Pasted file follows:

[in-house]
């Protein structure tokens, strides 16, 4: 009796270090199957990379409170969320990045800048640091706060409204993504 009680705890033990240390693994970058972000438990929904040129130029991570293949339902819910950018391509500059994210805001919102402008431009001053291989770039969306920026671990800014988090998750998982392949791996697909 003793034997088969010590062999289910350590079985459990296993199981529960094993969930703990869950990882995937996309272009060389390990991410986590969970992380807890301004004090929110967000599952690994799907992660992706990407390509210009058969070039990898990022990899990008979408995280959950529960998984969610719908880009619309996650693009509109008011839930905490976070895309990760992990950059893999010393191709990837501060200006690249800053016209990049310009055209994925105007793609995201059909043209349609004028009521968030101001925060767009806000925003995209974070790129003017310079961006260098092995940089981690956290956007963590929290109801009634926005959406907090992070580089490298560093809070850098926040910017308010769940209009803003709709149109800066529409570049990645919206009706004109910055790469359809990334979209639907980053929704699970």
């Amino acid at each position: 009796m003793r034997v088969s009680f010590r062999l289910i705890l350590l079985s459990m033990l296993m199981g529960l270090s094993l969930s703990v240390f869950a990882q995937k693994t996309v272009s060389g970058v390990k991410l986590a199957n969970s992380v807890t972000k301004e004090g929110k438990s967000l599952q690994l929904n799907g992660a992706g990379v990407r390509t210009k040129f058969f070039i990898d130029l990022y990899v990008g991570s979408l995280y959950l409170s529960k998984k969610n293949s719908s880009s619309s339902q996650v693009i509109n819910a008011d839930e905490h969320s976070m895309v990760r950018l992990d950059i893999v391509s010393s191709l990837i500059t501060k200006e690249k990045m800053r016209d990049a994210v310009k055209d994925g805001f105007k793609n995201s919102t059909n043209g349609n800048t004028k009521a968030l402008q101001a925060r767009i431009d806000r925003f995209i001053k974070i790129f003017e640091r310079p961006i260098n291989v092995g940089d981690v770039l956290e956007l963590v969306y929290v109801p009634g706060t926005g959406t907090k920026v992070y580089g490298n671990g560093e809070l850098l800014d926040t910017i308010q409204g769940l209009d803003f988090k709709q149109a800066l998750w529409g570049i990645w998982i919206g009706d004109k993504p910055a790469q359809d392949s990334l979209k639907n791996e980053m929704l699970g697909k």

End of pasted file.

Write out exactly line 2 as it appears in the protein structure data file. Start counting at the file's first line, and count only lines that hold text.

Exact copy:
């Protein structure tokens, strides 16, 4: 009796270090199957990379409170969320990045800048640091706060409204993504 009680705890033990240390693994970058972000438990929904040129130029991570293949339902819910950018391509500059994210805001919102402008431009001053291989770039969306920026671990800014988090998750998982392949791996697909 003793034997088969010590062999289910350590079985459990296993199981529960094993969930703990869950990882995937996309272009060389390990991410986590969970992380807890301004004090929110967000599952690994799907992660992706990407390509210009058969070039990898990022990899990008979408995280959950529960998984969610719908880009619309996650693009509109008011839930905490976070895309990760992990950059893999010393191709990837501060200006690249800053016209990049310009055209994925105007793609995201059909043209349609004028009521968030101001925060767009806000925003995209974070790129003017310079961006260098092995940089981690956290956007963590929290109801009634926005959406907090992070580089490298560093809070850098926040910017308010769940209009803003709709149109800066529409570049990645919206009706004109910055790469359809990334979209639907980053929704699970």